Gamma-Rays from Accretion Processes and Relativistic Beams
In this paper we review our recent works in studying the production of γ-rays from collapsed objects. The main discussed process is always the π°-decay. We simply changed the geometry of the sources, starting from the spherical symmetry to a strong anisotropy like in the beamed sources. Firstly we starded the calculations for the processes producing γ-rays via π°-decay in the spherical accretion of matter onto collapsed objects and then we moved in studying the interactions of a monoenergetic, one dimensional beam, with a Lorentz factor γ and velocity of the beam β, with the surroimding matter and radiation.
In the spherical accretion onto massive objects, the matter may be heated up to temperature as high as 10**12 K. In such a relativistic plasma, inelastic collision of protons may produce π°which are the γ-ray source. We determined the γ- ray energy production spectra in the como-ving plasma system for different temperature and expected γ- ray energy spectra for the case of spherically symmetric accretion of matter onto a black hole. The predictions of the model gauged to the quasar 3C 273 are presented. The photon-photon interaction has been taken into account. From the best fit, a dimension of the X-ray source of few times 10**17 cm is derived.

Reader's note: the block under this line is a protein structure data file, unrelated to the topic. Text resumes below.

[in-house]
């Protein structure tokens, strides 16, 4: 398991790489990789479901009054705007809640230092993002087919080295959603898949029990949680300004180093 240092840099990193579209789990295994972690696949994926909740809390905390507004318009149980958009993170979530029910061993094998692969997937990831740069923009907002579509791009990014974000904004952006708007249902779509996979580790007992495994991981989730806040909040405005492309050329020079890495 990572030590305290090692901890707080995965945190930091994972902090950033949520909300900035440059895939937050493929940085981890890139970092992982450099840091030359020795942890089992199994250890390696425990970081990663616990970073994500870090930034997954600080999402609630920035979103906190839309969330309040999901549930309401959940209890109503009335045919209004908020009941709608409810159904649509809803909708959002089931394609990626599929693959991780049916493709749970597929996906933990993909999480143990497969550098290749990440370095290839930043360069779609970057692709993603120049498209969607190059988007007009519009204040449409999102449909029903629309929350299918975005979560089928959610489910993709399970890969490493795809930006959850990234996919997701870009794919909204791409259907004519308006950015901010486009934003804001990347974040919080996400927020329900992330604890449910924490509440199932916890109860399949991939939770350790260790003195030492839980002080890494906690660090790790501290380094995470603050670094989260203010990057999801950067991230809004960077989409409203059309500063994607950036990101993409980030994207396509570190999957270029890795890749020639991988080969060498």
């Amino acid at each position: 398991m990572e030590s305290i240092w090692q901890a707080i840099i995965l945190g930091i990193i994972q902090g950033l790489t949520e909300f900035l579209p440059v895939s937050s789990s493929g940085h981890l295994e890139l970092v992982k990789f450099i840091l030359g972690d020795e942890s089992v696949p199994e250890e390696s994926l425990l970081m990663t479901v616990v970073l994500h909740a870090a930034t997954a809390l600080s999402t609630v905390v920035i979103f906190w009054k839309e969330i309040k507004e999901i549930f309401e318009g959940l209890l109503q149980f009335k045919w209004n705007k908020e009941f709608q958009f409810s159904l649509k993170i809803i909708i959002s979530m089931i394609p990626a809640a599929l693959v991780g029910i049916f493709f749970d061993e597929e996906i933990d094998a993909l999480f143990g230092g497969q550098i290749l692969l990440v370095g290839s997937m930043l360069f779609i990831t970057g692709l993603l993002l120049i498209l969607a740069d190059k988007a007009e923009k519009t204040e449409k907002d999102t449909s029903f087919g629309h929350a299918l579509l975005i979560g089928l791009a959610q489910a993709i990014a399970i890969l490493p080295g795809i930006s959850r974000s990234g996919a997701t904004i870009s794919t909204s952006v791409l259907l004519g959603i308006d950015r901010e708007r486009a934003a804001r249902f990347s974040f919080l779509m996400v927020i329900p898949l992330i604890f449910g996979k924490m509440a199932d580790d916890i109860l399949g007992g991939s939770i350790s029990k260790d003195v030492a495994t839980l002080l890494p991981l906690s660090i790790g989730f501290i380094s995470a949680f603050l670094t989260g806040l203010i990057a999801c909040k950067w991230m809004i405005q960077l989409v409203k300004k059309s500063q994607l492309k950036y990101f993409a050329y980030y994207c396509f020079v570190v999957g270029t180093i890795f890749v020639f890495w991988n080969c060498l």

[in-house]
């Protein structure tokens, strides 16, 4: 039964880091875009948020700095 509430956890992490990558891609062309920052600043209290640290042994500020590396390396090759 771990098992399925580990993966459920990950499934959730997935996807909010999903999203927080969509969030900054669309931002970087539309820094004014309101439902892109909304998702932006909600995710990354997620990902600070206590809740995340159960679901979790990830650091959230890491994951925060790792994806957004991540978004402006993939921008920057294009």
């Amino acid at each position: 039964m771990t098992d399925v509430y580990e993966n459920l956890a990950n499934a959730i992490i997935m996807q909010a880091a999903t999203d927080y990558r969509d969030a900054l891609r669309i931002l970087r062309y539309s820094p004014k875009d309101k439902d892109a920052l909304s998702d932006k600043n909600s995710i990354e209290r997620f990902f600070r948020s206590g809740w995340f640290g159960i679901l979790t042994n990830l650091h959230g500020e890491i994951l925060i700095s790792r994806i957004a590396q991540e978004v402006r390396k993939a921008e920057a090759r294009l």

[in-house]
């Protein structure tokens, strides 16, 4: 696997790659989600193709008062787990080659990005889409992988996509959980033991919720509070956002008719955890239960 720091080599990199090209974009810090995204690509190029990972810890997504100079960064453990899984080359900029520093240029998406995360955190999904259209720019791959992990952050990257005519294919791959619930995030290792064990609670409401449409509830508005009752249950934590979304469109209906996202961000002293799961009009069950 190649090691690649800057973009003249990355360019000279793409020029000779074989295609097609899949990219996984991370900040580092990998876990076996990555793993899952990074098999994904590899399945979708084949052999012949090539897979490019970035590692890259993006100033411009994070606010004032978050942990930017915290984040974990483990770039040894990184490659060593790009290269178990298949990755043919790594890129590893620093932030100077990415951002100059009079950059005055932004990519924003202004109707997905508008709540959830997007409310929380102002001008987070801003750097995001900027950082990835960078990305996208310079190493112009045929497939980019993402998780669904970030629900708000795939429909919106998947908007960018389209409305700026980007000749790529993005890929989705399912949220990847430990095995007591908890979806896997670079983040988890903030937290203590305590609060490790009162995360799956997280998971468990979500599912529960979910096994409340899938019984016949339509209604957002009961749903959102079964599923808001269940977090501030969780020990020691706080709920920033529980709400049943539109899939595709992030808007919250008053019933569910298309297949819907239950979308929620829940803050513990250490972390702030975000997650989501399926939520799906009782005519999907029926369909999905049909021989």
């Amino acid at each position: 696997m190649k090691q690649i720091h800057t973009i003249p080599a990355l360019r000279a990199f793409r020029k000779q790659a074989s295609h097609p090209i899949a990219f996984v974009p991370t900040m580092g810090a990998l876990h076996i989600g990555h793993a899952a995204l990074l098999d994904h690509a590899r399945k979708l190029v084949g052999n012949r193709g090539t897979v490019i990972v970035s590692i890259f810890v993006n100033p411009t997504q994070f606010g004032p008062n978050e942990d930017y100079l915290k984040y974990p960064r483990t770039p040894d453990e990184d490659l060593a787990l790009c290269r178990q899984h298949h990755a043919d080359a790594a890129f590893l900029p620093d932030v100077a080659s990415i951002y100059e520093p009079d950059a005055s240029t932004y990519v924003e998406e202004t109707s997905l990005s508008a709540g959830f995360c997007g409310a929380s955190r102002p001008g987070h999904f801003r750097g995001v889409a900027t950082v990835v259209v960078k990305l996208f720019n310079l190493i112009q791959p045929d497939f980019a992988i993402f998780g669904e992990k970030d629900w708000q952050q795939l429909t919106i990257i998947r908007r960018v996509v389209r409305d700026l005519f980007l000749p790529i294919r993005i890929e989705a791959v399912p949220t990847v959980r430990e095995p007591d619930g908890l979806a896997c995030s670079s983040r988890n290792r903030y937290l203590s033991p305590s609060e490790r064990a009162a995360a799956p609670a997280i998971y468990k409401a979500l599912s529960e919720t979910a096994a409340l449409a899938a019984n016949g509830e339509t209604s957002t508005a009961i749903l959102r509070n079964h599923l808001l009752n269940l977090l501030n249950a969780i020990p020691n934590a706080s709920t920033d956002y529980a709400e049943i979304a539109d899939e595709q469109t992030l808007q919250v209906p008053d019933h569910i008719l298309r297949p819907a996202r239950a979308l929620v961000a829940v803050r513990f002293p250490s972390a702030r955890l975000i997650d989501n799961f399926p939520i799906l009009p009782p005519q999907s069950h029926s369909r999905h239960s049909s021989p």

The photon energy spectra from the electron-proton (e-p) beam interactions with the matter and radiation were calculated. We obtained the photon energy spectra from Inverse Compton Scattering (ICS) of an arbitrary background radiation by relativistic electron-beams and photon energy spectra from p + p interactions via π°-decay for relativistic proton-beams. The results for selected beam Lorentz factors and selected angles between the emitted photon direction and the beam axis are presented. The calculated theoretical spectra from ICS of the background photons by relativistic electrons and from the interaction of beamed relativistic particles with the surrounding matter have been succesfully used to fit the spectrum of Cyg X-1, in the energy range greater than 1 MeV, and that of Geminga in the COS B energy range, respectively.
KeywordsBlack Hole Lorentz Factor Photon Spectrum Background Photon Inverse Compton Scattering
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